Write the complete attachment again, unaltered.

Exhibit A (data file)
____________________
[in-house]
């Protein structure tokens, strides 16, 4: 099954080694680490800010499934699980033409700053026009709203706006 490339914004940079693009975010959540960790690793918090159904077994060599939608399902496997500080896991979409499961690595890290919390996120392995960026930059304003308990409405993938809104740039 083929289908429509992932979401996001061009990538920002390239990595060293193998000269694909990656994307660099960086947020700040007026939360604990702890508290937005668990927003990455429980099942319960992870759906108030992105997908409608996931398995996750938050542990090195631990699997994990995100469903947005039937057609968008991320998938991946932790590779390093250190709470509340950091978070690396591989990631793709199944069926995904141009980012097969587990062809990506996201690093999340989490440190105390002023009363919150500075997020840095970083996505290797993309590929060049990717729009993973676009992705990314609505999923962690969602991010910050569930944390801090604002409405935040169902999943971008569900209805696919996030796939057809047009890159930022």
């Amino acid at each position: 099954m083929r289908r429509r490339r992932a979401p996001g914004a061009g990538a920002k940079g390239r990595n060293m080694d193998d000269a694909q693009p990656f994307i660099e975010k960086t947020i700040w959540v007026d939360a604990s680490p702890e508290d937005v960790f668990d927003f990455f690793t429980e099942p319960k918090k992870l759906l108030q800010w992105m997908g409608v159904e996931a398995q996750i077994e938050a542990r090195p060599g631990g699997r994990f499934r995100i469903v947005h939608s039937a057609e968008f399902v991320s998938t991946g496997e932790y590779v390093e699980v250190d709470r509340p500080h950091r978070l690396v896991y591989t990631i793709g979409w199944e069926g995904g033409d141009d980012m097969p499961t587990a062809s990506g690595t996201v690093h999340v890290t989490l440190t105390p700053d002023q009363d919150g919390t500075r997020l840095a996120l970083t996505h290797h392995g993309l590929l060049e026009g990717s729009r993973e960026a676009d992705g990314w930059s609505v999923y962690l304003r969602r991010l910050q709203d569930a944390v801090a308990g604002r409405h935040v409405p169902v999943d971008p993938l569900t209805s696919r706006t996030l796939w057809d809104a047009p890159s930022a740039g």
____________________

[in-house]
């Protein structure tokens, strides 16, 4: 099954080694680490800010499934699980033409700053026009709203706006 490339914004940079693009975010959540960790690793918090159904077994060599939608399902496997500080896991979409499961690595890290919390996120392995960026930059304003308990409405993938809104740039 083929289908429509992932979401996001061009990538920002390239990595060293193998000269694909990656994307660099960086947020700040007026939360604990702890508290937005668990927003990455429980099942319960992870759906108030992105997908409608996931398995996750938050542990090195631990699997994990995100469903947005039937057609968008991320998938991946932790590779390093250190709470509340950091978070690396591989990631793709199944069926995904141009980012097969587990062809990506996201690093999340989490440190105390002023009363919150500075997020840095970083996505290797993309590929060049990717729009993973676009992705990314609505999923962690969602991010910050569930944390801090604002409405935040169902999943971008569900209805696919996030796939057809047009890159930022």
């Amino acid at each position: 099954m083929r289908r429509r490339r992932a979401p996001g914004a061009g990538a920002k940079g390239r990595n060293m080694d193998d000269a694909q693009p990656f994307i660099e975010k960086t947020i700040w959540v007026d939360a604990s680490p702890e508290d937005v960790f668990d927003f990455f690793t429980e099942p319960k918090k992870l759906l108030q800010w992105m997908g409608v159904e996931a398995q996750i077994e938050a542990r090195p060599g631990g699997r994990f499934r995100i469903v947005h939608s039937a057609e968008f399902v991320s998938t991946g496997e932790y590779v390093e699980v250190d709470r509340p500080h950091r978070l690396v896991y591989t990631i793709g979409w199944e069926g995904g033409d141009d980012m097969p499961t587990a062809s990506g690595t996201v690093h999340v890290t989490l440190t105390p700053d002023q009363d919150g919390t500075r997020l840095a996120l970083t996505h290797h392995g993309l590929l060049e026009g990717s729009r993973e960026a676009d992705g990314w930059s609505v999923y962690l304003r969602r991010l910050q709203d569930a944390v801090a308990g604002r409405h935040v409405p169902v999943d971008p993938l569900t209805s696919r706006t996030l796939w057809d809104a047009p890159s930022a740039g």